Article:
SAG-AFTRA’s National Board Votes Unanimously to Ask Members For Strike Authorization Ahead of Studio Talk

SAG-AFTRA’s National Board Votes Unanimously to Ask Members For Strike Authorization Ahead of Studio Talk

SAG-AFTRA‘s national board has unanimously voted to recommend that its members authorize a strike before its upcoming negotiations for a new film and television contract, Deadline is reporting. The union’s leadership body unanimously agreed on the measure, which doesn’t automatically trigger a strike.

However, if SAG-AFTRA’s members vote in favor of the authorization, that would grant its leaders the power to call a work stoppage if they find it necessary during upcoming talks with studios and streamers. The guild says the national board decided on this approach after its television and theatrical negotiating committee recommended it in a bid to improve leverage going into negotiations with employers.

“In anticipation of the union’s forthcoming TV/Theatrical Contract negotiations with the Alliance of Motion Picture and Television Producers, which begin June 7, the SAG-AFTRA National Board agreed unanimously to recommend that its members vote to authorize a strike,” the guild said in a statement posted on its website.

“An affirmative vote does not mean a strike would necessarily happen, but it would allow the National Board to call one if deemed necessary during the negotiations process,” the union continued.

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“The action comes following a unanimous agreement by the TV/Theatrical negotiating committee that the strike authorization would give the union maximum bargaining leverage as it enters this round of negotiations with the AMPTP. SAG-AFTRA represents more than 160,000 entertainment and media professionals.

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“It was the most solidarity that I’ve seen in a long, long time,” said a board member after the meeting. “To get 100% of this board to agree on something shows that we are united.”

SAG-AFTRA President Fran Drescher also commented on the forthcoming negotiations and pending strike. The actress-trade union leader stated: “For the first time in a very long time, our member leadership stands in solidarity at the negotiating committee and the National Board levels on moving forward with a strike authorization. We must get all our ducks in a row should the need present itself. The prospect of a strike is not a first option, but a last resort. As my dad always says, ‘Better to have and not need than to need and not have!’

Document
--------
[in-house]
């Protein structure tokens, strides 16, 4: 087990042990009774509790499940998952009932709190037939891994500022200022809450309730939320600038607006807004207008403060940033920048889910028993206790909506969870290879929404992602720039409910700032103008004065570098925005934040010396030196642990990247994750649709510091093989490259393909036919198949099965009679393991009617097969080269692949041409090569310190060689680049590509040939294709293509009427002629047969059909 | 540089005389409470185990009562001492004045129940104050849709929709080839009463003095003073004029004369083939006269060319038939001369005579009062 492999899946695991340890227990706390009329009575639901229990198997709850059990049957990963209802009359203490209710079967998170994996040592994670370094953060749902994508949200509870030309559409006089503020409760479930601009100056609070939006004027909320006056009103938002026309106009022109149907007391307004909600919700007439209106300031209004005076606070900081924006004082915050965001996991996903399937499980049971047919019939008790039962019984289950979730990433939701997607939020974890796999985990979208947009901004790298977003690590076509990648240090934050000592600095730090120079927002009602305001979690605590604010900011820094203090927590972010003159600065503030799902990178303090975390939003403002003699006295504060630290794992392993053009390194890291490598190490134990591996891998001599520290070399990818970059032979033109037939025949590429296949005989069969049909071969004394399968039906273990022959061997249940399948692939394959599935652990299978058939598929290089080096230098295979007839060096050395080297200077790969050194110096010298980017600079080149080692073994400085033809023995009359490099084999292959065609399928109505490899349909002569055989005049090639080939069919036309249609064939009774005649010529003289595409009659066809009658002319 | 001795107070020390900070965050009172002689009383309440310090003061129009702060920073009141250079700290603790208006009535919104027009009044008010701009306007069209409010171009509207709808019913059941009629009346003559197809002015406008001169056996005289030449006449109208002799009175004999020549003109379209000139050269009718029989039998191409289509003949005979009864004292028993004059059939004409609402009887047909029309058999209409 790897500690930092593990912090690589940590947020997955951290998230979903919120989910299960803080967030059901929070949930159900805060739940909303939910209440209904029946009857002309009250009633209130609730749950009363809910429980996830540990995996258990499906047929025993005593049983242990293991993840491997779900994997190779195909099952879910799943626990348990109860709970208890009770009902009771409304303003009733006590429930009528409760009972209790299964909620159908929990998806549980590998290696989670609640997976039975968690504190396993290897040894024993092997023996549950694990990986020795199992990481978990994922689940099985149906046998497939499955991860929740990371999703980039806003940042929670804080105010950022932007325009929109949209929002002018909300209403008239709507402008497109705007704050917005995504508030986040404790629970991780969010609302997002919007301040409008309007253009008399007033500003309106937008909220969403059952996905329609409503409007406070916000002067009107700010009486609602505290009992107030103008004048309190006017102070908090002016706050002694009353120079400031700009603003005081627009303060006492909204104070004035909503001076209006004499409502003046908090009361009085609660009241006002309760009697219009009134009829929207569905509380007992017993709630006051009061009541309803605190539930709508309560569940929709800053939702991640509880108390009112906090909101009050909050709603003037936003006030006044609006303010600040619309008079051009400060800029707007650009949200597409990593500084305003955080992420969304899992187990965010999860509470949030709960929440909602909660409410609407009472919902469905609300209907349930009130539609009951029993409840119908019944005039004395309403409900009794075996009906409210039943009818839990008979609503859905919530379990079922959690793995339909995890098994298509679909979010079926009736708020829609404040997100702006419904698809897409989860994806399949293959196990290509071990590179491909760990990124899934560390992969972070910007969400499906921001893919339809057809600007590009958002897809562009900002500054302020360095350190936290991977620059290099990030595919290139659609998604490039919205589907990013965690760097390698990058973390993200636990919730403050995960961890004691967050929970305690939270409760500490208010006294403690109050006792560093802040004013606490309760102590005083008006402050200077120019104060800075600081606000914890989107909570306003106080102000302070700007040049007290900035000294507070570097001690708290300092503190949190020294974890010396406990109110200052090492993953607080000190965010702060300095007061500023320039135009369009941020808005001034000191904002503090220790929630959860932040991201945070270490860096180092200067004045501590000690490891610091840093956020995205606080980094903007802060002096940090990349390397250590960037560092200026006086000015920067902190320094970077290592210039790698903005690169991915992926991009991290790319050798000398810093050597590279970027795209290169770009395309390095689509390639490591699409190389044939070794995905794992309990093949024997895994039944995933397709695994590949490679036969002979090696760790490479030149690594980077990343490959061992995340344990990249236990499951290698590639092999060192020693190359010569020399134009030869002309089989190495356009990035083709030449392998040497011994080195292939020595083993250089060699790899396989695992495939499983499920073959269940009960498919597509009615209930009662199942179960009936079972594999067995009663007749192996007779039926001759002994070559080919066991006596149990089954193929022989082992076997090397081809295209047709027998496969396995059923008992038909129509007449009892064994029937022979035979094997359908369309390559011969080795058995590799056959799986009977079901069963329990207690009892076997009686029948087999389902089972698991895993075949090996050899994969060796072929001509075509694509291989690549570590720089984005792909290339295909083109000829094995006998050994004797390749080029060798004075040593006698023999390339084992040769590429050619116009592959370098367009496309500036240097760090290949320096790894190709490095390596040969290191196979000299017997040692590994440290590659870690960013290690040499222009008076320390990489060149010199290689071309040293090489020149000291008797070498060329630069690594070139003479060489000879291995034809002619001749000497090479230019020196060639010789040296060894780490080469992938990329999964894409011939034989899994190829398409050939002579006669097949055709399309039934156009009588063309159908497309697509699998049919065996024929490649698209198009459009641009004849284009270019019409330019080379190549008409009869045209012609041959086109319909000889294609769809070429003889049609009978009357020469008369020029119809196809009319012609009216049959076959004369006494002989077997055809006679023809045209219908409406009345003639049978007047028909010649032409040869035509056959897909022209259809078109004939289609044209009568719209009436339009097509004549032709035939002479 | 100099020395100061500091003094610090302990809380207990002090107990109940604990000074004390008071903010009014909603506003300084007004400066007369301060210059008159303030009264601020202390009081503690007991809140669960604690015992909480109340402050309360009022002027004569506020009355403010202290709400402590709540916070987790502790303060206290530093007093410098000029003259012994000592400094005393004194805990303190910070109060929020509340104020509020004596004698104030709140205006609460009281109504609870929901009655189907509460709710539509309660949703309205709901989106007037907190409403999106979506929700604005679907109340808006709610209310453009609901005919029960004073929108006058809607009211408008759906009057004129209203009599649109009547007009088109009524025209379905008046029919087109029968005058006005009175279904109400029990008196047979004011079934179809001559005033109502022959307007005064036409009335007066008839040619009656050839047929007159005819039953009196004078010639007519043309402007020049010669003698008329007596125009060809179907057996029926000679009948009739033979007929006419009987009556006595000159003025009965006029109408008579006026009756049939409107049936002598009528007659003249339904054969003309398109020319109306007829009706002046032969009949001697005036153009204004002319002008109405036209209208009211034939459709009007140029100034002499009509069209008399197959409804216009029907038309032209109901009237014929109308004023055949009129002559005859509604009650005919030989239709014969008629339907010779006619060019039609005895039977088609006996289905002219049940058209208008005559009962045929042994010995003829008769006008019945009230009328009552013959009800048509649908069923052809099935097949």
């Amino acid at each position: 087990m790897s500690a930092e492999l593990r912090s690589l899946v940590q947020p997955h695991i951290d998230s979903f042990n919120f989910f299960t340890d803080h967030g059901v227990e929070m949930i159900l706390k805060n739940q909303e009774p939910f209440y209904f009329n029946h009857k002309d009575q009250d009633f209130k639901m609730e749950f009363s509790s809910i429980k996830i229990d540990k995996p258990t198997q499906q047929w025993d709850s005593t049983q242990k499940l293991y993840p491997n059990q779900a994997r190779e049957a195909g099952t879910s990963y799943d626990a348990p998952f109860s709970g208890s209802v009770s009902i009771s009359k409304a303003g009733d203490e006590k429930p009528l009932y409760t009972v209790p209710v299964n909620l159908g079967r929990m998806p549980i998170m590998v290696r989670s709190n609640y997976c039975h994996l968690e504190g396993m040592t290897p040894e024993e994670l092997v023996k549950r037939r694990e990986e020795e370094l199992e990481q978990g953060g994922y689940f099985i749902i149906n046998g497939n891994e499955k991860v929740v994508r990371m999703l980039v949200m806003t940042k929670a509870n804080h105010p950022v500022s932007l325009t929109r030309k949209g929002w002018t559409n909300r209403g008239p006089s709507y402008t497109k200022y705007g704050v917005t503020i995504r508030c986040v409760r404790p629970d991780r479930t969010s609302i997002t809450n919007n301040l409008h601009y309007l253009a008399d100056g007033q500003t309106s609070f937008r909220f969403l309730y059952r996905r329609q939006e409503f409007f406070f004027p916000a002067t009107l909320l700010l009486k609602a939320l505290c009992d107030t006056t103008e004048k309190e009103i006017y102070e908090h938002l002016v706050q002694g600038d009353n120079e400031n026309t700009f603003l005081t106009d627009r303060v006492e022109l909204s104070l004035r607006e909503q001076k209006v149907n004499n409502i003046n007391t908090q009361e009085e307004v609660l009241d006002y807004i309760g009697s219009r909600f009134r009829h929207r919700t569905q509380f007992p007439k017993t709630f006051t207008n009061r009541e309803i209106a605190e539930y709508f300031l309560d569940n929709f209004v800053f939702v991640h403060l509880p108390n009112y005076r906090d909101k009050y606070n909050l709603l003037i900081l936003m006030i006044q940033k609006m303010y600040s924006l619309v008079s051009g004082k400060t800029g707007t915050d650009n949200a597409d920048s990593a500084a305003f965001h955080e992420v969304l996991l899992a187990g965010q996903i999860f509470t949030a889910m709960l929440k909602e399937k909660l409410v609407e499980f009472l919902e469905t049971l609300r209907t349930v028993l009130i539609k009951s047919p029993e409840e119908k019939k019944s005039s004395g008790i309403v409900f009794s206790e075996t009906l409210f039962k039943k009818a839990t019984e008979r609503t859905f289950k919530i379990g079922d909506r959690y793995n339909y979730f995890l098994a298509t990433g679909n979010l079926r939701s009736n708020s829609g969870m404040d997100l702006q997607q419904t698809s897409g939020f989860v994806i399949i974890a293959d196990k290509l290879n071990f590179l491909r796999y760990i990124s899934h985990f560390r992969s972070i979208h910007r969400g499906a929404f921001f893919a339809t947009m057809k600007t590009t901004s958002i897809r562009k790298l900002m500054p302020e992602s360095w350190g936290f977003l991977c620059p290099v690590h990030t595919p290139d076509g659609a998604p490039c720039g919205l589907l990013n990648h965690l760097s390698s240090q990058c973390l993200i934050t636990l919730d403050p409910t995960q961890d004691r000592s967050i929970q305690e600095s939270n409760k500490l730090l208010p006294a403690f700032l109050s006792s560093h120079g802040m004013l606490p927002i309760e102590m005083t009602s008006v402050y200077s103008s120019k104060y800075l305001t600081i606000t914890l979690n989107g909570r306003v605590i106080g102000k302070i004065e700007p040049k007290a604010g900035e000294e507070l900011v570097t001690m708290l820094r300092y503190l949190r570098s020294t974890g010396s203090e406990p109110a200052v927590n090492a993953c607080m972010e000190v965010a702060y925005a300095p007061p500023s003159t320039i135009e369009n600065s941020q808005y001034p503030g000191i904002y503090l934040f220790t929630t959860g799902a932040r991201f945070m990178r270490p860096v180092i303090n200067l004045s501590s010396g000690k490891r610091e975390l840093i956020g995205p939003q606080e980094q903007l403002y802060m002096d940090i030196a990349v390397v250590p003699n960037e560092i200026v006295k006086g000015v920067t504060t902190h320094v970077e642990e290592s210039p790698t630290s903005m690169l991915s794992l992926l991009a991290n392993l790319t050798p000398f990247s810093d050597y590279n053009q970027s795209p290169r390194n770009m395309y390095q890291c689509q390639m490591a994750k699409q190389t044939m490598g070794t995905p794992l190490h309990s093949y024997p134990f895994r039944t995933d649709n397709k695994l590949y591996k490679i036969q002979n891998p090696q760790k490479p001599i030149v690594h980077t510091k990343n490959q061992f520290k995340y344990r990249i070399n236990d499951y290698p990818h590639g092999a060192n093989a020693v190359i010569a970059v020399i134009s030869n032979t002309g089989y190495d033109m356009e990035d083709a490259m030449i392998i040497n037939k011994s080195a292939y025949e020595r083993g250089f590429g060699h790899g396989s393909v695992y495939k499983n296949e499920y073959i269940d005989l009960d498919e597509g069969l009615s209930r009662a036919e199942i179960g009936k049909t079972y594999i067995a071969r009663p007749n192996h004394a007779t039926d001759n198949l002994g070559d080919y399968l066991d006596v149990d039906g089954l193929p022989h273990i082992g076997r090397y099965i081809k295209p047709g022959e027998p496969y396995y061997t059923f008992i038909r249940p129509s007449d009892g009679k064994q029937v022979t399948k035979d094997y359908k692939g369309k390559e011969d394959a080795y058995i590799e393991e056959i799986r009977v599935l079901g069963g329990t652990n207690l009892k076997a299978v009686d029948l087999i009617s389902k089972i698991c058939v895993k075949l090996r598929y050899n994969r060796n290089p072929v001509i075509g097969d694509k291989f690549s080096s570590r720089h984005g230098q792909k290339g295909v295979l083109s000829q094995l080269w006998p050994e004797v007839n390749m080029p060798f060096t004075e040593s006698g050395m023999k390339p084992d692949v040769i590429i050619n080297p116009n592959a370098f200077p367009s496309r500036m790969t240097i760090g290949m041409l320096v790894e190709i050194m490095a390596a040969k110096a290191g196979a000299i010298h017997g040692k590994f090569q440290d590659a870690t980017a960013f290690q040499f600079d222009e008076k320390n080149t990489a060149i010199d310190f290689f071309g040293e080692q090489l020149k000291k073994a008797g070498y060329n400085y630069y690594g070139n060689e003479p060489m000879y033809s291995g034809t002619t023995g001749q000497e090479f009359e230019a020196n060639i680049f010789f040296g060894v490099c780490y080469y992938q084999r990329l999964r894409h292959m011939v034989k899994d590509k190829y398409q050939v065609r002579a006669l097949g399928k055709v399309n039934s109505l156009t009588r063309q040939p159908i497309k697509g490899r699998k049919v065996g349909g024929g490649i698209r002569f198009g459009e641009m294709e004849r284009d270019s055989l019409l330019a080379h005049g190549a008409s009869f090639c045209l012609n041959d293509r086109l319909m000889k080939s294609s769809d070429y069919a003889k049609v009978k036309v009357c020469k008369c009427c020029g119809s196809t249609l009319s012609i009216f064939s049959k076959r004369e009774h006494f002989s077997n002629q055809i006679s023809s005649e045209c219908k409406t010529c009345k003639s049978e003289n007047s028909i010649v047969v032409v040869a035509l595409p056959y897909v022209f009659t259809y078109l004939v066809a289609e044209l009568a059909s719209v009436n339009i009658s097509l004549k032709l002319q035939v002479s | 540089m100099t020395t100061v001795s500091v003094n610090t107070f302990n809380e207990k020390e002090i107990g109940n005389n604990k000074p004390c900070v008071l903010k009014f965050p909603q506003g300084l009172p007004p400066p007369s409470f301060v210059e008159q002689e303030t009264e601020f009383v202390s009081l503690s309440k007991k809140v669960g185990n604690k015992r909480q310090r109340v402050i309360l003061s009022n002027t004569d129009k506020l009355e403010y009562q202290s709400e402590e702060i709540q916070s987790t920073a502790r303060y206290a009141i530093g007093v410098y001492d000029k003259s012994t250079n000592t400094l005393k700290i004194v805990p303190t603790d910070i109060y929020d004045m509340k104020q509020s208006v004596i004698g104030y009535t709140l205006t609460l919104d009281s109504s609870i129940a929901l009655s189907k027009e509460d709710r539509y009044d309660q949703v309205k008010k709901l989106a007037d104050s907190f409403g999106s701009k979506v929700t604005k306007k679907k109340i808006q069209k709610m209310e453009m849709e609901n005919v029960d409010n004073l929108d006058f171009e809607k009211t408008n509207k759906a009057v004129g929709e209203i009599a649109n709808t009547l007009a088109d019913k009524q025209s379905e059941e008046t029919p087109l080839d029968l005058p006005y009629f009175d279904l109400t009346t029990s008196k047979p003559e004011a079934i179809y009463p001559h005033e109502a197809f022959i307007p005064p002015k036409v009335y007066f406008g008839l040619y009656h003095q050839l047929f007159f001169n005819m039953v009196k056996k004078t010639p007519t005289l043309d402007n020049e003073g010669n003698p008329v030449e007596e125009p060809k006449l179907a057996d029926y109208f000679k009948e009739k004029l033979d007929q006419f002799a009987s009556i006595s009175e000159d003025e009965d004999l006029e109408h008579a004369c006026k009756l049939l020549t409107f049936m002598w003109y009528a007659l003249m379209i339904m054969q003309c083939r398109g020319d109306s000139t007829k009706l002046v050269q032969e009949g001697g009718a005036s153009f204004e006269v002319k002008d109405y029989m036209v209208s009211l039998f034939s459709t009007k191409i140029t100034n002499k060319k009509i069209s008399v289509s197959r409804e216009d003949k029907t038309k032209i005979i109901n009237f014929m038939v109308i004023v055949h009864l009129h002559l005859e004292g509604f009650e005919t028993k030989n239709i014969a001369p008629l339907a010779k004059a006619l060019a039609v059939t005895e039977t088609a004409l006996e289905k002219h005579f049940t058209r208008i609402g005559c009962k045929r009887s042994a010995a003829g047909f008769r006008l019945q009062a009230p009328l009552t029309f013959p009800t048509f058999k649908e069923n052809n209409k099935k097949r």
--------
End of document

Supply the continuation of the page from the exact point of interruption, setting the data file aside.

The former star of the popular Emmy-winning sitcom, The Nanny, added: “Therefore, I implore eligible members to follow the leads of both the negotiating committee and the National Board with an unprecedented show of solidarity and make three a charm with an emphatic ‘yes’ for a strike authorization vote!”

Duncan Crabtree-Ireland, the guild’s national executive director and chief negotiator, also spoke about the forthcoming negotiation and possible strike: “Strike authorization sends an important message during the negotiations process. A ‘yes’ vote gives the National Board the power to call a strike if the AMPTP does not negotiate fairly in our upcoming bargaining. This will be a seminal negotiation that will determine the future of what it means to be a working performer. We must be ready to fight to secure a meaningful deal for our members.”

In an accompanying Frequently Asked Questions page, the guild also revealed that its top priorities for the 2023 negotiations include improving economic fairness in an environment with short TV seasons and long hiatuses. SAG-AFTRA added that it wants to improve compensation and bolster its health and pension plans. The union also wants to regulate the use of artificial intelligence, raising residuals payments and change the current culture of self-taped auditions.

“Many other important issues, including those specific to particular careers and categories, will be on the table as well,” SAG-AFTRA added.

The last time that SAG-AFTRA went on strike was in 2000, when the Screen Actors Guild (SAG) and the American Federation of Television and Radio Artists (AFTRA) were still separate unions. They came together to negotiate their commercials contract that year in a work stoppage that lasted six months.

Postcards will be sent to eligible members today, with instructions on how to vote. The voting process will close at 5 p.m. PT on June 5. If members collectively vote to strike, the union has until midnight on June 30, when the current contract expires, to initiate it.

Check out more of Karen Benardello’s articles.

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